C. Geers, M. Schütze
in "Proceedings of Corrosion 2011" (2011), NACE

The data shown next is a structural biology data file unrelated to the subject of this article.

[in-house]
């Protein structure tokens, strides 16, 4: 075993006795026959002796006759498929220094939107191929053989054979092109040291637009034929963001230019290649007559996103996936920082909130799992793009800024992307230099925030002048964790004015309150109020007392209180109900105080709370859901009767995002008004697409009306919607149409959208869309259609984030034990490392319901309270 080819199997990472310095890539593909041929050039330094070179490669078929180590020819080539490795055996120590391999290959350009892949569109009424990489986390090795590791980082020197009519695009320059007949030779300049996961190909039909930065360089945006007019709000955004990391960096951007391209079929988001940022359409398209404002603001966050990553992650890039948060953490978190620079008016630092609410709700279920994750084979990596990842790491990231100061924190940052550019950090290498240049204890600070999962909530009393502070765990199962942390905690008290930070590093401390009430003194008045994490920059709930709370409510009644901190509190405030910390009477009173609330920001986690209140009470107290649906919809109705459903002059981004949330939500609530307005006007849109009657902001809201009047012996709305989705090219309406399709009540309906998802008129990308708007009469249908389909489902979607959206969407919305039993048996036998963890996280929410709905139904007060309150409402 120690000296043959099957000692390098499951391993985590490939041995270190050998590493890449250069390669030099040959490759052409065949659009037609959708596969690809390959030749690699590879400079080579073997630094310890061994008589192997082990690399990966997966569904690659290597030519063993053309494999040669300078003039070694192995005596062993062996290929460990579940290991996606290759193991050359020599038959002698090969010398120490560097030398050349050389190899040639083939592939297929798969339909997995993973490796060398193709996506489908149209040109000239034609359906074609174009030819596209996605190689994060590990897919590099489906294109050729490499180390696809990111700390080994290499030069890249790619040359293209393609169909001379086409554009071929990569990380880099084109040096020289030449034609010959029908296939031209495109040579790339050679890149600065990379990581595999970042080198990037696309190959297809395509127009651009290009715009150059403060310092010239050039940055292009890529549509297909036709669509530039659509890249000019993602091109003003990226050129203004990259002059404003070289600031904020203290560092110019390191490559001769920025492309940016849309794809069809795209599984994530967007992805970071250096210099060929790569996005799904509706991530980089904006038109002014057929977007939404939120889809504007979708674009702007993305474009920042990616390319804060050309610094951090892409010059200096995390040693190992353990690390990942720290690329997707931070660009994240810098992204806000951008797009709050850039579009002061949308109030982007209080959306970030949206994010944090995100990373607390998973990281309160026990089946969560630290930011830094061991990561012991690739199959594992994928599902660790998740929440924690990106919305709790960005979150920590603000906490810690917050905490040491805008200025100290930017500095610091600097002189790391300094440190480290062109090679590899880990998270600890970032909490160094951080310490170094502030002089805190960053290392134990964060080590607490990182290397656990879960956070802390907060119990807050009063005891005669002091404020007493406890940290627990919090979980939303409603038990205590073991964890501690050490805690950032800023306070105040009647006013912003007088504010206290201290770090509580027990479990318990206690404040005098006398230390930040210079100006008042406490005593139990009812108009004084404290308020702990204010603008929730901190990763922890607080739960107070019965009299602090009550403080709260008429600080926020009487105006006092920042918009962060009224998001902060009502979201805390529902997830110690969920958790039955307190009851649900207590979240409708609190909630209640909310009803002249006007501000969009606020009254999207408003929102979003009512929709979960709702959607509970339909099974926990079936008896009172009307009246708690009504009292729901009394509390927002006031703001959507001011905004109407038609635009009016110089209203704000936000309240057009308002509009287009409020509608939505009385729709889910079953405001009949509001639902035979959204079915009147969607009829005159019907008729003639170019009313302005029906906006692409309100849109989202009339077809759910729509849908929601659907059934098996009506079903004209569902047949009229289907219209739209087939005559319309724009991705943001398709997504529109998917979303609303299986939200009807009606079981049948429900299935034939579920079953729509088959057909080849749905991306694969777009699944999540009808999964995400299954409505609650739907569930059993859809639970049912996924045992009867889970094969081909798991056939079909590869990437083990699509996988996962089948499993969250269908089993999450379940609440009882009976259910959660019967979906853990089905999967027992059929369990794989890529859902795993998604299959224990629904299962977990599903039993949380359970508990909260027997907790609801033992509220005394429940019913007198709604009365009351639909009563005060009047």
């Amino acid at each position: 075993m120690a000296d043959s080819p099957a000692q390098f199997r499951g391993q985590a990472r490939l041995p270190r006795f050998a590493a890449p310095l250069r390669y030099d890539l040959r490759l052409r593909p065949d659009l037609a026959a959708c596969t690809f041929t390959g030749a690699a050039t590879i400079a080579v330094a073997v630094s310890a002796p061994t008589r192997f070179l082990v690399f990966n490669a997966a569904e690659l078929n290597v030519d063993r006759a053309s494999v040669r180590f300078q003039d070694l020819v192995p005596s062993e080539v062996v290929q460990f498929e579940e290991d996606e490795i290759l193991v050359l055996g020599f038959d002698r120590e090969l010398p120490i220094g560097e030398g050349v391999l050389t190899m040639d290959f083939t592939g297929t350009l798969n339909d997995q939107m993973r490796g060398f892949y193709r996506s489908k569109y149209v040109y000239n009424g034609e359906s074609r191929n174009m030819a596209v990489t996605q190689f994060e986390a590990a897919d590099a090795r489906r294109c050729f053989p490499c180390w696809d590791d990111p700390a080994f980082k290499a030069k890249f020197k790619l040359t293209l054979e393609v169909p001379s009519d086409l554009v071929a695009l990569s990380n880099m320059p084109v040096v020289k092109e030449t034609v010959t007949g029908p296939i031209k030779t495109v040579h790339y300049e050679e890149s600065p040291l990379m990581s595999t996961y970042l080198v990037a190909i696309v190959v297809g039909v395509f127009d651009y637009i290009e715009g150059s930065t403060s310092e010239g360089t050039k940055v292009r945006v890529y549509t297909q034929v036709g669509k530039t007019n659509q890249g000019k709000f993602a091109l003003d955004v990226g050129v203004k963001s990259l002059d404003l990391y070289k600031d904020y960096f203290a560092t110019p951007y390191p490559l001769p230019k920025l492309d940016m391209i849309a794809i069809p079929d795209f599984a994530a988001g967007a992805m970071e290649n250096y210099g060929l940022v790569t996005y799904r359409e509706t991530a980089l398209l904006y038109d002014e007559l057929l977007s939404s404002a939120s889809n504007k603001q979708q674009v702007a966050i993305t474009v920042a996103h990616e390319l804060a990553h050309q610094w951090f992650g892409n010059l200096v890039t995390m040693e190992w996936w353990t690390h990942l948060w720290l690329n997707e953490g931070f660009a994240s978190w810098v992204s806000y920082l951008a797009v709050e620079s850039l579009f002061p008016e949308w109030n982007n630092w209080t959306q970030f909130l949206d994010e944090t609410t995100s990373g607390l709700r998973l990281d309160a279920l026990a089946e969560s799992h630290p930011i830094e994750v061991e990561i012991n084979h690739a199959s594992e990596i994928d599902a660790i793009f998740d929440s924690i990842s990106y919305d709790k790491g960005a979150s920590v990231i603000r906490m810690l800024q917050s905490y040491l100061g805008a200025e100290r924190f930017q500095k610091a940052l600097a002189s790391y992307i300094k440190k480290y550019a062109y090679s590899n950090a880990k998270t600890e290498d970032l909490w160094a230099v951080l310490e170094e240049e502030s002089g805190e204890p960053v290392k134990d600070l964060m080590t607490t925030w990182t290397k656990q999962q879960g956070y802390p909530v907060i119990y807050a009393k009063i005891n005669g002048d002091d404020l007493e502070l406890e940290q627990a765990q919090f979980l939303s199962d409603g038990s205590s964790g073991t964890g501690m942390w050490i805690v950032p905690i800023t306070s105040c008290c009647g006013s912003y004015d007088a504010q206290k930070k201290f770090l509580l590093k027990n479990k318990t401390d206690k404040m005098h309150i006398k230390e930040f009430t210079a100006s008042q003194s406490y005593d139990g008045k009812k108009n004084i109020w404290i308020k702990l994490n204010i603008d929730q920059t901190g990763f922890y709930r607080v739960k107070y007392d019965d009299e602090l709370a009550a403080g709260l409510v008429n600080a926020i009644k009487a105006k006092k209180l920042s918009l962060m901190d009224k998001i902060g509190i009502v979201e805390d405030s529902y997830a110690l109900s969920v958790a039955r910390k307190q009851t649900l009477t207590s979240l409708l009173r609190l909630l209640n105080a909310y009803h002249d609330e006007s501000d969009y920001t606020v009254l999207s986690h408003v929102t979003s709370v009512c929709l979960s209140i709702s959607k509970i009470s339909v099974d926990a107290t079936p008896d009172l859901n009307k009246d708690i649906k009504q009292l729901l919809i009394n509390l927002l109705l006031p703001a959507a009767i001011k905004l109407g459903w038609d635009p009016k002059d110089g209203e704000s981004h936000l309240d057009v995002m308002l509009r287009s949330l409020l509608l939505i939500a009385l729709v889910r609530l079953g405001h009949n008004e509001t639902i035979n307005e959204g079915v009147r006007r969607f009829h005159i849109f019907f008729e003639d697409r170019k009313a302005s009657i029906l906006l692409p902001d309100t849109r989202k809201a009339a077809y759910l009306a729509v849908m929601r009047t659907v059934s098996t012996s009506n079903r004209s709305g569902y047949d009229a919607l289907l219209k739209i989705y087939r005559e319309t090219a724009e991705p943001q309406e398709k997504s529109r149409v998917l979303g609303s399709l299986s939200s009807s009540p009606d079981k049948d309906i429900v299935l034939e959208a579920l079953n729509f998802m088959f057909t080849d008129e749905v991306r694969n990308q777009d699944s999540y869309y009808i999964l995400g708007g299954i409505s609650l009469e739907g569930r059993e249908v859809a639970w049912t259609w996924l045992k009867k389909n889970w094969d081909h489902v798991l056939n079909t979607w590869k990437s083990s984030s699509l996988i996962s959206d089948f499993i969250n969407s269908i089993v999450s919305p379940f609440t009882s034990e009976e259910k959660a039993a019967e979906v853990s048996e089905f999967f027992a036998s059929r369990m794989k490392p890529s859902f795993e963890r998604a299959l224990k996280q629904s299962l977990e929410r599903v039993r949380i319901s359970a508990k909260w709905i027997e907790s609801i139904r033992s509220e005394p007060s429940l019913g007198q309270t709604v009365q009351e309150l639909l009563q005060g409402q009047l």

The stability of high temperature materials in reducing highly carbonaceous atmospheres in the temperature range of 400 to 800°C can be raised with the help of a nickel-tin coating. Coking and metal dusting are dependent on the catalytic activation of the carbonaceous gas species by the material surface components iron, cobalt and/or nickel. If the access to the catalytic active metal centers is impeded for the gas species, the primary condition for the metal dusting attack — atomic carbon — is not available. The dissociation of e.g. carbon monoxide is suppressed on nickel-tin surfaces. Initial tests with a nickel-tin coating on low alloy steel have shown an improved behavior under metal dusting conditions up to at least 3000 hrs. Following these initial tests the coating was applied to several conventional materials including low alloy steel, ferritic and austenitic high alloy steel and nickel base alloys. Test coupons were exposed under metal dusting conditions at 620°C for several hundred hours and evaluated via metallographic and microprobe analyses. Alloy parameters influencing the effectiveness and resistance of the coating were identified.